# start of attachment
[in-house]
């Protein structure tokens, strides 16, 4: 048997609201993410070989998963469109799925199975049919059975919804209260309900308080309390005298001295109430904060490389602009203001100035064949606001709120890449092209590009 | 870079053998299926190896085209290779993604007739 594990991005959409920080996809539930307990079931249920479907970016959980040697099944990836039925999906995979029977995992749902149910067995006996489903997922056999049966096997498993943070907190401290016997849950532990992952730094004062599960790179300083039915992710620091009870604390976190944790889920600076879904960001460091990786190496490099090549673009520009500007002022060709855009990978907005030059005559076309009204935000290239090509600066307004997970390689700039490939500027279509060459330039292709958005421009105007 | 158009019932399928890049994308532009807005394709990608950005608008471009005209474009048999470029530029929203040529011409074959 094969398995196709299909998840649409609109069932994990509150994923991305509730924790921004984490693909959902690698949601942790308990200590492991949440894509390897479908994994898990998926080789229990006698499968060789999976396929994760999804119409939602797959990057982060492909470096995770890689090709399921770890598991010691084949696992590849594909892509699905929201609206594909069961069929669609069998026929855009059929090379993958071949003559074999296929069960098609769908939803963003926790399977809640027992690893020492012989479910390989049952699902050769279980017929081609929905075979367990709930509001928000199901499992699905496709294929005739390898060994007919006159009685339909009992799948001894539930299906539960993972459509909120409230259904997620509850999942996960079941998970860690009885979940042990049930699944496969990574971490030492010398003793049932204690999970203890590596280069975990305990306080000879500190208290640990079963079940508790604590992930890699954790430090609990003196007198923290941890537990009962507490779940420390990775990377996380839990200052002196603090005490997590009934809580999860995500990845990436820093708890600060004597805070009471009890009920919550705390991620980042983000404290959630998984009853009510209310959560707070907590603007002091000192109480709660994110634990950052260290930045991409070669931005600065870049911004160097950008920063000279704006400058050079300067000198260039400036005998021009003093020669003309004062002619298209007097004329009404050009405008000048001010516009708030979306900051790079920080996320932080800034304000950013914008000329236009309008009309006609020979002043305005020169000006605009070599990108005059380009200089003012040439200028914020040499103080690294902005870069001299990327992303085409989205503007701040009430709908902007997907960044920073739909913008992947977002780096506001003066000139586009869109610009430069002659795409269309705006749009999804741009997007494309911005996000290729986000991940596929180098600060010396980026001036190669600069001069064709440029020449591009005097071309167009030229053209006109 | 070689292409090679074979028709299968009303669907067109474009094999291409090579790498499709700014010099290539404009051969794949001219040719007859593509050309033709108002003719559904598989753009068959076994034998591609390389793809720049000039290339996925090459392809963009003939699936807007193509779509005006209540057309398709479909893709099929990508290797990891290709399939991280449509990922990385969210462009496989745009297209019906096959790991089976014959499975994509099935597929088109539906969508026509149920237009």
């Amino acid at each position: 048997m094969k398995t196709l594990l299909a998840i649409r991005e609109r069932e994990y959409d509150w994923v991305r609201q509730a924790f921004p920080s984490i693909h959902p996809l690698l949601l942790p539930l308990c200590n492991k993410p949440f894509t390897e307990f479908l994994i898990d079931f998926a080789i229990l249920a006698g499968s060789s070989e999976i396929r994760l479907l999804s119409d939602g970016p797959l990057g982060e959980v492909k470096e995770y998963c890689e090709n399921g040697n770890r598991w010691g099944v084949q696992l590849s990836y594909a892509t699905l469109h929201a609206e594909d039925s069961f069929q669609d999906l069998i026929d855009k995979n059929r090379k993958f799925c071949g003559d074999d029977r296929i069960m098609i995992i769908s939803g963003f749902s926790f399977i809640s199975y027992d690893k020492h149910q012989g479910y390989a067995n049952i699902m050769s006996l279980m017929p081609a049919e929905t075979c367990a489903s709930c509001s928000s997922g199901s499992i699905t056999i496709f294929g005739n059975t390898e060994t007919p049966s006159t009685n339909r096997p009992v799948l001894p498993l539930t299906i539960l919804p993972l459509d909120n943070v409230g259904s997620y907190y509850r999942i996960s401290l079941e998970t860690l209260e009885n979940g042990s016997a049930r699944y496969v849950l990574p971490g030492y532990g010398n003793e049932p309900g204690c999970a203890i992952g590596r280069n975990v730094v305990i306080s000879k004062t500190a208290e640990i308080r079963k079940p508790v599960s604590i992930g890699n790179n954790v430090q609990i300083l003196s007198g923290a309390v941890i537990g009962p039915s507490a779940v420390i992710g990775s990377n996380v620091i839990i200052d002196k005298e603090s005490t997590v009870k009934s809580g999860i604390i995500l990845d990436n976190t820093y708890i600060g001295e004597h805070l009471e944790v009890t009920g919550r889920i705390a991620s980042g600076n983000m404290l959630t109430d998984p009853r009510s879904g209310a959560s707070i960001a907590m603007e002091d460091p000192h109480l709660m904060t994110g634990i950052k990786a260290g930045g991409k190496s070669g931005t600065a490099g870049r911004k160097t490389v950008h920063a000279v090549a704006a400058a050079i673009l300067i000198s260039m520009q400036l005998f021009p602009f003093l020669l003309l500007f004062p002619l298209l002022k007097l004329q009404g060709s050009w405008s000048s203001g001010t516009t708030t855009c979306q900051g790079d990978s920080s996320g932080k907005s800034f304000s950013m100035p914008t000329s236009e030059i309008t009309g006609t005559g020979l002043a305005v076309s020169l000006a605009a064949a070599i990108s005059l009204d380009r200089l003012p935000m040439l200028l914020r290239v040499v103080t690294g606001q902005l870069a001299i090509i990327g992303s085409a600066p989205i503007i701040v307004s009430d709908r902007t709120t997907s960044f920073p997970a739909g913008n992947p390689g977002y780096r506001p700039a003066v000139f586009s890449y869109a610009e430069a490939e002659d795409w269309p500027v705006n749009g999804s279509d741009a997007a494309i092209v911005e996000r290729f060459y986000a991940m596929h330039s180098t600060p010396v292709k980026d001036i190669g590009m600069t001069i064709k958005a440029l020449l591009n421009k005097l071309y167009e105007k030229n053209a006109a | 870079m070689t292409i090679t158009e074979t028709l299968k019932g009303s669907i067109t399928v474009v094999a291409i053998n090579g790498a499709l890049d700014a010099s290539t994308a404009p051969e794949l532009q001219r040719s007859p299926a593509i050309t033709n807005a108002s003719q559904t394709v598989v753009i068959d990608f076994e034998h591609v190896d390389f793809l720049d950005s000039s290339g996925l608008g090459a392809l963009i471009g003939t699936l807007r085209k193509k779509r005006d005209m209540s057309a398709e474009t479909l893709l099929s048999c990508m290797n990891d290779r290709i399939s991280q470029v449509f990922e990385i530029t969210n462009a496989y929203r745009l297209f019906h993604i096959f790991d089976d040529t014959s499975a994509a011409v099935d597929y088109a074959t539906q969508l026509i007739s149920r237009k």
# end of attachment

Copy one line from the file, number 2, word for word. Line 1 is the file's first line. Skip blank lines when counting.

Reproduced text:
């Protein structure tokens, strides 16, 4: 048997609201993410070989998963469109799925199975049919059975919804209260309900308080309390005298001295109430904060490389602009203001100035064949606001709120890449092209590009 | 870079053998299926190896085209290779993604007739 594990991005959409920080996809539930307990079931249920479907970016959980040697099944990836039925999906995979029977995992749902149910067995006996489903997922056999049966096997498993943070907190401290016997849950532990992952730094004062599960790179300083039915992710620091009870604390976190944790889920600076879904960001460091990786190496490099090549673009520009500007002022060709855009990978907005030059005559076309009204935000290239090509600066307004997970390689700039490939500027279509060459330039292709958005421009105007 | 158009019932399928890049994308532009807005394709990608950005608008471009005209474009048999470029530029929203040529011409074959 094969398995196709299909998840649409609109069932994990509150994923991305509730924790921004984490693909959902690698949601942790308990200590492991949440894509390897479908994994898990998926080789229990006698499968060789999976396929994760999804119409939602797959990057982060492909470096995770890689090709399921770890598991010691084949696992590849594909892509699905929201609206594909069961069929669609069998026929855009059929090379993958071949003559074999296929069960098609769908939803963003926790399977809640027992690893020492012989479910390989049952699902050769279980017929081609929905075979367990709930509001928000199901499992699905496709294929005739390898060994007919006159009685339909009992799948001894539930299906539960993972459509909120409230259904997620509850999942996960079941998970860690009885979940042990049930699944496969990574971490030492010398003793049932204690999970203890590596280069975990305990306080000879500190208290640990079963079940508790604590992930890699954790430090609990003196007198923290941890537990009962507490779940420390990775990377996380839990200052002196603090005490997590009934809580999860995500990845990436820093708890600060004597805070009471009890009920919550705390991620980042983000404290959630998984009853009510209310959560707070907590603007002091000192109480709660994110634990950052260290930045991409070669931005600065870049911004160097950008920063000279704006400058050079300067000198260039400036005998021009003093020669003309004062002619298209007097004329009404050009405008000048001010516009708030979306900051790079920080996320932080800034304000950013914008000329236009309008009309006609020979002043305005020169000006605009070599990108005059380009200089003012040439200028914020040499103080690294902005870069001299990327992303085409989205503007701040009430709908902007997907960044920073739909913008992947977002780096506001003066000139586009869109610009430069002659795409269309705006749009999804741009997007494309911005996000290729986000991940596929180098600060010396980026001036190669600069001069064709440029020449591009005097071309167009030229053209006109 | 070689292409090679074979028709299968009303669907067109474009094999291409090579790498499709700014010099290539404009051969794949001219040719007859593509050309033709108002003719559904598989753009068959076994034998591609390389793809720049000039290339996925090459392809963009003939699936807007193509779509005006209540057309398709479909893709099929990508290797990891290709399939991280449509990922990385969210462009496989745009297209019906096959790991089976014959499975994509099935597929088109539906969508026509149920237009």